Parental control

Students deal with pressure from their parents

Harry Potter never had parents to place pressure on him to do well in school. Even so, he was a student who did not need outside pressure because he found the motivation to work within himself.

Parental pressure can be beneficial or counterproductive, depending on the situation.

At this Muggle school, 56 of the 100 Seahawks polled think their parents put too much pressure on them to be successful academically.

A parent’s need to feel involved in their child’s life is understandable. But, this presence can create a strain on the student. Progress reports have opened a door for many parents to stay remain informed about their children’s progress. Although in some cases this is a useful tool, in other cases it is a cause for great irritation.

“I actually like getting [progress reports] because I know where I stand, and I know what I need to get done,” senior Chiara Sauvage said. “However, I hate that my mom gets them because she nags me.”

Debra David, Sauvage’s mother, wants to ensure her children do not procrastinate.

“I want them to get a certain number of hours of sleep,” David said. “If I don’t push them, they’ll stay up late to finish their homework. I think it’s reasonable for her to do what she can do instead of the minimum.”

From a student perspective, there is a fine line between parental presence and interference.

“I understand why they push me and why they want me to do well, but I already push myself so hard that it just gets annoying when they nag me,” Sauvage said.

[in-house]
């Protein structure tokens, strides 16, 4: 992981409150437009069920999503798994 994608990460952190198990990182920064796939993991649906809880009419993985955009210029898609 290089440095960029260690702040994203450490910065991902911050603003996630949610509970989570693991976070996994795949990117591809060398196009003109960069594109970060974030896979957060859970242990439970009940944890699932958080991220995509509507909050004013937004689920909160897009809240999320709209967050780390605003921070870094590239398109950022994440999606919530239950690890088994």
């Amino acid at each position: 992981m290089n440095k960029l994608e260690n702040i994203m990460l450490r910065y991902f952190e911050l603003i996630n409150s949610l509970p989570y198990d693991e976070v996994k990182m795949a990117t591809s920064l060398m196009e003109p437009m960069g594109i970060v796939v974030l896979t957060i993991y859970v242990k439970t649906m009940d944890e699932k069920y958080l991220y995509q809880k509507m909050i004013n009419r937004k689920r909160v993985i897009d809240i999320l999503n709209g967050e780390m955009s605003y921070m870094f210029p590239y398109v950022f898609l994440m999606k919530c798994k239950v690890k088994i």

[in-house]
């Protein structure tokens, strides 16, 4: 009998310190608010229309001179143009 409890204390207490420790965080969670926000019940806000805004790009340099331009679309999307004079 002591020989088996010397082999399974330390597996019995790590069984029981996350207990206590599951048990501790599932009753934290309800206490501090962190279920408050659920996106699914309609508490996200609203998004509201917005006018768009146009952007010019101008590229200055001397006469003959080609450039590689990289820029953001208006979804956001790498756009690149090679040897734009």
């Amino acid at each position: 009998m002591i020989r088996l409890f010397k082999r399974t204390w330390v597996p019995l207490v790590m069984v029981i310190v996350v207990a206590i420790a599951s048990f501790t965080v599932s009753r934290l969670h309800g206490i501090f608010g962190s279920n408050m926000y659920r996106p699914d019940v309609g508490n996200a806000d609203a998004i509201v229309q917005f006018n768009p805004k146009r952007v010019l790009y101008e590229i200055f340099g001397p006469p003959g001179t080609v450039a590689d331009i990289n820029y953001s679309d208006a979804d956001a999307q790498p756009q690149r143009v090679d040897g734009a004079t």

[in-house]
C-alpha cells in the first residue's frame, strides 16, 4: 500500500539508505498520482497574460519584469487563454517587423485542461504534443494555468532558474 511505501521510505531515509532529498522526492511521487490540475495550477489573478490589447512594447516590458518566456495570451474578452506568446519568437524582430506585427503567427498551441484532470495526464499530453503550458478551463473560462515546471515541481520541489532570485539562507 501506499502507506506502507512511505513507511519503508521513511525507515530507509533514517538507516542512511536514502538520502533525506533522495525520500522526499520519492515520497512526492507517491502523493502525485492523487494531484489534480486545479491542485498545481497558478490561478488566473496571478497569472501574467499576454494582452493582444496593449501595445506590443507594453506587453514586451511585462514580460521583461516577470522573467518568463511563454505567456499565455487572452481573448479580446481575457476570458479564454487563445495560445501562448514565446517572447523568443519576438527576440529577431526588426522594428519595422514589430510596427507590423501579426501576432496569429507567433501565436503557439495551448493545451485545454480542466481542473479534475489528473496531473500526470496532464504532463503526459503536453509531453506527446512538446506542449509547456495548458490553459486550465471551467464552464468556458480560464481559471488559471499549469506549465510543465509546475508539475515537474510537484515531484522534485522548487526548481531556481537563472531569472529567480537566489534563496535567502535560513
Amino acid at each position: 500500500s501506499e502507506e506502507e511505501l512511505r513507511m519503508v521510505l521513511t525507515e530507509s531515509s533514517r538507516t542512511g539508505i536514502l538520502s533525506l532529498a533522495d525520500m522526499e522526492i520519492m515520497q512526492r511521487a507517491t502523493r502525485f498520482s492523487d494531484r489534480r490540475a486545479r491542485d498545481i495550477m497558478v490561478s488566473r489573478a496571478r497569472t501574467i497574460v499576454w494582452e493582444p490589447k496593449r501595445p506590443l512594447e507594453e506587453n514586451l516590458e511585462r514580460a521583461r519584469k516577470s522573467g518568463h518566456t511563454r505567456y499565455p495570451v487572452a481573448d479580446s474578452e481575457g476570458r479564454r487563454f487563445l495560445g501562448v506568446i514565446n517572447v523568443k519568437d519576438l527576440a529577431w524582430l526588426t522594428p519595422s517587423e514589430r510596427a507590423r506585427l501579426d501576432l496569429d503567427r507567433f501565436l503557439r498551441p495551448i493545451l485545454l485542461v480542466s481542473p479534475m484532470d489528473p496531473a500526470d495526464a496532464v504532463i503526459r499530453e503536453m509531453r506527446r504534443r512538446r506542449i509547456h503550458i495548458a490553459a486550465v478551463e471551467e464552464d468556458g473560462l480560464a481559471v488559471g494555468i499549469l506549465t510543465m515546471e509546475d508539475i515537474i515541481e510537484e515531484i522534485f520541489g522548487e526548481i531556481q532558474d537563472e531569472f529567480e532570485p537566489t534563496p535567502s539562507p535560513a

Junior Katie Heiman also feels the heat from her parents.

“They pressure me to do better, but it also stresses me out,” Heiman said.

Heiman’s mother, Trish Heiman, feels that she tries to “nudge more than pressure” because she wants her daughter to feel as if she is “pressuring herself and doing it for herself, not for her parents.”

Trish Heiman provided justification for the pressure she places on her daughter.

“When you guys grow up and get older, your parents try to step back and let you take charge, but even as you grow up, at this age, sometimes you can’t see the big picture and the full impact that it has on your college career and your future,” Heiman said.

Some students have noticed a decrease in pressure over the years and have found this helpful.

“I think that a couple years ago [my parents] used to pressure me a lot, but now it’s kind of up to me to do well,” senior Sanjna Nag said.

“I think they understand that I’m trying for myself and not because they want it.”

Several Seahawks, including freshman Naeha Ganesan, believe the pressure they face under their parents has reached a balance.

“I feel like if they put any more pressure on me, I’d freak out and if they put any less, I’d be lazy,” Ganesan said.

Director of Student Services Davina Johnson believes in the importance of balance, and it is one of the first points she brings up when talking to parents.

“If the student is saying ‘this is way too much, and I want to do this or that, and it doesn’t necessarily mean I need to take the most rigorous courses in every content area,’ then that’s where I start my advocacy for the student,” Johnson said.

As students make their way from high school to college, the habits they develop are critical for success.

Alumna Manali Sontakke, who now attends the University of Virginia, was satisfied with the amount of pressure her parents placed on her during high school.

“I think that their slight pressure kind of got instilled upon me, and now I push myself academically and manage my time well in college,” Sontakke said. “Actually there’s almost no pressure from them at all anymore. I did really badly on a test, and I was like, oh no this is awful. But then they were like, take it easy. It was the strangest thing.”